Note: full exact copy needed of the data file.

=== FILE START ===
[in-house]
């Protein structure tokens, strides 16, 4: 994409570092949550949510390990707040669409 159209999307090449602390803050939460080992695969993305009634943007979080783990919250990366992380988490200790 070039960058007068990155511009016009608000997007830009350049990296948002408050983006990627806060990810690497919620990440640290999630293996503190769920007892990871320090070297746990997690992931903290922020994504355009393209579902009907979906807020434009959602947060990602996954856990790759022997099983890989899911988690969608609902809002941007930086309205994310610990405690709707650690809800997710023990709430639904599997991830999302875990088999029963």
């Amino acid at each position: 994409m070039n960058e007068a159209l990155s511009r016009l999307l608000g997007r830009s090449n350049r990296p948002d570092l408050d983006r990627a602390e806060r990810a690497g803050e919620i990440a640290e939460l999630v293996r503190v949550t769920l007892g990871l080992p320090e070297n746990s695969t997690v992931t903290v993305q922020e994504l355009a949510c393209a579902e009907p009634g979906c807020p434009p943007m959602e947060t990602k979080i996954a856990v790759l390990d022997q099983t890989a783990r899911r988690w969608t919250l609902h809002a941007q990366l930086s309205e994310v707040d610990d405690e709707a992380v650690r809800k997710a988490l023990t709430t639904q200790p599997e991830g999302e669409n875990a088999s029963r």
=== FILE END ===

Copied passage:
[in-house]
């Protein structure tokens, strides 16, 4: 994409570092949550949510390990707040669409 159209999307090449602390803050939460080992695969993305009634943007979080783990919250990366992380988490200790 070039960058007068990155511009016009608000997007830009350049990296948002408050983006990627806060990810690497919620990440640290999630293996503190769920007892990871320090070297746990997690992931903290922020994504355009393209579902009907979906807020434009959602947060990602996954856990790759022997099983890989899911988690969608609902809002941007930086309205994310610990405690709707650690809800997710023990709430639904599997991830999302875990088999029963």
């Amino acid at each position: 994409m070039n960058e007068a159209l990155s511009r016009l999307l608000g997007r830009s090449n350049r990296p948002d570092l408050d983006r990627a602390e806060r990810a690497g803050e919620i990440a640290e939460l999630v293996r503190v949550t769920l007892g990871l080992p320090e070297n746990s695969t997690v992931t903290v993305q922020e994504l355009a949510c393209a579902e009907p009634g979906c807020p434009p943007m959602e947060t990602k979080i996954a856990v790759l390990d022997q099983t890989a783990r899911r988690w969608t919250l609902h809002a941007q990366l930086s309205e994310v707040d610990d405690e709707a992380v650690r809800k997710a988490l023990t709430t639904q200790p599997e991830g999302e669409n875990a088999s029963r």